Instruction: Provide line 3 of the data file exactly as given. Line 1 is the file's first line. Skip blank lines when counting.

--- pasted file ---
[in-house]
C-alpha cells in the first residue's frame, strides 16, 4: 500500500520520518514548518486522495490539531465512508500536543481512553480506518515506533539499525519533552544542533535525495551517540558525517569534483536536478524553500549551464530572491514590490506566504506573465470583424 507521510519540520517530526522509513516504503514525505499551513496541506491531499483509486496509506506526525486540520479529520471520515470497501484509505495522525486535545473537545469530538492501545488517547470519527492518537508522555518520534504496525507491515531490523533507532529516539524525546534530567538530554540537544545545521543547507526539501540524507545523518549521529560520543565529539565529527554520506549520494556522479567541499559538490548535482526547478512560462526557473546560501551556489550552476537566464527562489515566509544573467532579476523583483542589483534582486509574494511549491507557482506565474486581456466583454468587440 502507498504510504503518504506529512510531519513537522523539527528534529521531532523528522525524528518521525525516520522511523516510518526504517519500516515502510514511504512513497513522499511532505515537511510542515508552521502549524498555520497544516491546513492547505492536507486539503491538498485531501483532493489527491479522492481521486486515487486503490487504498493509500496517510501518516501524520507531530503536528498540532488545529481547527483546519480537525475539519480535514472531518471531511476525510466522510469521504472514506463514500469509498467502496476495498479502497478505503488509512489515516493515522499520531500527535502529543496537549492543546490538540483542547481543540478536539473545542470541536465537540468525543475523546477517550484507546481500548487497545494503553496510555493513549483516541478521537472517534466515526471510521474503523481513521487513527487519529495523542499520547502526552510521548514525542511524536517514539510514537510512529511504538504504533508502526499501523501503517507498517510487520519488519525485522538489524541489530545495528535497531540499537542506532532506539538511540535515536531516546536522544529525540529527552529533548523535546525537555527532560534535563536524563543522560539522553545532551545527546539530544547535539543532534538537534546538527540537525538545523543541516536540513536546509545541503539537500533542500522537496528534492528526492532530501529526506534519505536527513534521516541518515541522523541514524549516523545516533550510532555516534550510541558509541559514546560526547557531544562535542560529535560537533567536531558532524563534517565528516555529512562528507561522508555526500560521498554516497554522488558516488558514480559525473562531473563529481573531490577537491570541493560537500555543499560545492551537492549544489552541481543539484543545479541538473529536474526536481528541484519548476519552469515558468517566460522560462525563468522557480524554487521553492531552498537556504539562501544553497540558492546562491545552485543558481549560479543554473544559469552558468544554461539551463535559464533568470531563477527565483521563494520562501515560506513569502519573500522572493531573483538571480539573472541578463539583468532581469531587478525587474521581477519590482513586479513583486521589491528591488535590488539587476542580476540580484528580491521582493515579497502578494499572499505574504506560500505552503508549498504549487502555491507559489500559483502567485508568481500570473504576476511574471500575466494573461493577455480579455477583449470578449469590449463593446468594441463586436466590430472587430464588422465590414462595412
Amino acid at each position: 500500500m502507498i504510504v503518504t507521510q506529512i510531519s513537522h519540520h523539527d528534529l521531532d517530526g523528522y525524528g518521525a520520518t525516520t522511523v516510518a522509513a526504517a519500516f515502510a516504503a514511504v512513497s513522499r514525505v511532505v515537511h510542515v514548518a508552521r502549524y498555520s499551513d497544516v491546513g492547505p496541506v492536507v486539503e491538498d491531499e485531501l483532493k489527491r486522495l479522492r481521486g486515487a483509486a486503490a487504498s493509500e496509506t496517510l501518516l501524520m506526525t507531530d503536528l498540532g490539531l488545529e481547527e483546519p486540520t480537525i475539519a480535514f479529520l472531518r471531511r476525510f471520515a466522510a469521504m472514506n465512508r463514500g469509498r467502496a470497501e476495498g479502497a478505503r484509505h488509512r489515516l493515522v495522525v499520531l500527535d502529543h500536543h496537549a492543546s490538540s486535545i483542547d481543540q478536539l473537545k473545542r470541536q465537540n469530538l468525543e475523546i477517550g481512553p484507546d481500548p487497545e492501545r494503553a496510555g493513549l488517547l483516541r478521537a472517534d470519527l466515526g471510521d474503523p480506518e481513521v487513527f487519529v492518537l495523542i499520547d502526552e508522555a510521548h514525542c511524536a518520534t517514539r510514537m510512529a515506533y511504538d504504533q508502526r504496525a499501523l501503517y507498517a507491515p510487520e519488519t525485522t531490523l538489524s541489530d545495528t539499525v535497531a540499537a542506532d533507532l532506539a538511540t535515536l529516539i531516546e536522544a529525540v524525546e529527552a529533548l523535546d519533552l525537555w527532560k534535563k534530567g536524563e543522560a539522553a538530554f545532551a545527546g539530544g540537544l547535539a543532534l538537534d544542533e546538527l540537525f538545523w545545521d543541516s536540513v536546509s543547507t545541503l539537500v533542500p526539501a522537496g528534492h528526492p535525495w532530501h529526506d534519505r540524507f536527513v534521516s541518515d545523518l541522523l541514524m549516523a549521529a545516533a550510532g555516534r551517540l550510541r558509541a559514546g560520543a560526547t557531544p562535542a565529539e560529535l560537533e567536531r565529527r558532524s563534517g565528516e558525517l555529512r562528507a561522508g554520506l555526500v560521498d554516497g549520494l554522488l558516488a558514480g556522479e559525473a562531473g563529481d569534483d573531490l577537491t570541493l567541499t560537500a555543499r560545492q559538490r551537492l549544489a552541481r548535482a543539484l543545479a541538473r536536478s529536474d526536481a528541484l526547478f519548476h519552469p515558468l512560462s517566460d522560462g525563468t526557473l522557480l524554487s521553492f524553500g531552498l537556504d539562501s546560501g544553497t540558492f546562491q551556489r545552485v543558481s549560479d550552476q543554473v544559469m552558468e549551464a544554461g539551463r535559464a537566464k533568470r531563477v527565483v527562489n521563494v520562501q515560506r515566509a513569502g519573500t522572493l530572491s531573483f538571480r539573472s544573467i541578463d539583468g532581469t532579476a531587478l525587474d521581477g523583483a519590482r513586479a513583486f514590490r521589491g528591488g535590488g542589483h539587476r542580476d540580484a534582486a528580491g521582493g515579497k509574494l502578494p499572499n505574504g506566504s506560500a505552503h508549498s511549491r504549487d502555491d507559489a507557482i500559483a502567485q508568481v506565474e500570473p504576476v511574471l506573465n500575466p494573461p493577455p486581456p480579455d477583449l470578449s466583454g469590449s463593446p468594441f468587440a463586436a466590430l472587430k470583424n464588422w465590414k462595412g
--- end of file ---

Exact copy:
Amino acid at each position: 500500500m502507498i504510504v503518504t507521510q506529512i510531519s513537522h519540520h523539527d528534529l521531532d517530526g523528522y525524528g518521525a520520518t525516520t522511523v516510518a522509513a526504517a519500516f515502510a516504503a514511504v512513497s513522499r514525505v511532505v515537511h510542515v514548518a508552521r502549524y498555520s499551513d497544516v491546513g492547505p496541506v492536507v486539503e491538498d491531499e485531501l483532493k489527491r486522495l479522492r481521486g486515487a483509486a486503490a487504498s493509500e496509506t496517510l501518516l501524520m506526525t507531530d503536528l498540532g490539531l488545529e481547527e483546519p486540520t480537525i475539519a480535514f479529520l472531518r471531511r476525510f471520515a466522510a469521504m472514506n465512508r463514500g469509498r467502496a470497501e476495498g479502497a478505503r484509505h488509512r489515516l493515522v495522525v499520531l500527535d502529543h500536543h496537549a492543546s490538540s486535545i483542547d481543540q478536539l473537545k473545542r470541536q465537540n469530538l468525543e475523546i477517550g481512553p484507546d481500548p487497545e492501545r494503553a496510555g493513549l488517547l483516541r478521537a472517534d470519527l466515526g471510521d474503523p480506518e481513521v487513527f487519529v492518537l495523542i499520547d502526552e508522555a510521548h514525542c511524536a518520534t517514539r510514537m510512529a515506533y511504538d504504533q508502526r504496525a499501523l501503517y507498517a507491515p510487520e519488519t525485522t531490523l538489524s541489530d545495528t539499525v535497531a540499537a542506532d533507532l532506539a538511540t535515536l529516539i531516546e536522544a529525540v524525546e529527552a529533548l523535546d519533552l525537555w527532560k534535563k534530567g536524563e543522560a539522553a538530554f545532551a545527546g539530544g540537544l547535539a543532534l538537534d544542533e546538527l540537525f538545523w545545521d543541516s536540513v536546509s543547507t545541503l539537500v533542500p526539501a522537496g528534492h528526492p535525495w532530501h529526506d534519505r540524507f536527513v534521516s541518515d545523518l541522523l541514524m549516523a549521529a545516533a550510532g555516534r551517540l550510541r558509541a559514546g560520543a560526547t557531544p562535542a565529539e560529535l560537533e567536531r565529527r558532524s563534517g565528516e558525517l555529512r562528507a561522508g554520506l555526500v560521498d554516497g549520494l554522488l558516488a558514480g556522479e559525473a562531473g563529481d569534483d573531490l577537491t570541493l567541499t560537500a555543499r560545492q559538490r551537492l549544489a552541481r548535482a543539484l543545479a541538473r536536478s529536474d526536481a528541484l526547478f519548476h519552469p515558468l512560462s517566460d522560462g525563468t526557473l522557480l524554487s521553492f524553500g531552498l537556504d539562501s546560501g544553497t540558492f546562491q551556489r545552485v543558481s549560479d550552476q543554473v544559469m552558468e549551464a544554461g539551463r535559464a537566464k533568470r531563477v527565483v527562489n521563494v520562501q515560506r515566509a513569502g519573500t522572493l530572491s531573483f538571480r539573472s544573467i541578463d539583468g532581469t532579476a531587478l525587474d521581477g523583483a519590482r513586479a513583486f514590490r521589491g528591488g535590488g542589483h539587476r542580476d540580484a534582486a528580491g521582493g515579497k509574494l502578494p499572499n505574504g506566504s506560500a505552503h508549498s511549491r504549487d502555491d507559489a507557482i500559483a502567485q508568481v506565474e500570473p504576476v511574471l506573465n500575466p494573461p493577455p486581456p480579455d477583449l470578449s466583454g469590449s463593446p468594441f468587440a463586436a466590430l472587430k470583424n464588422w465590414k462595412g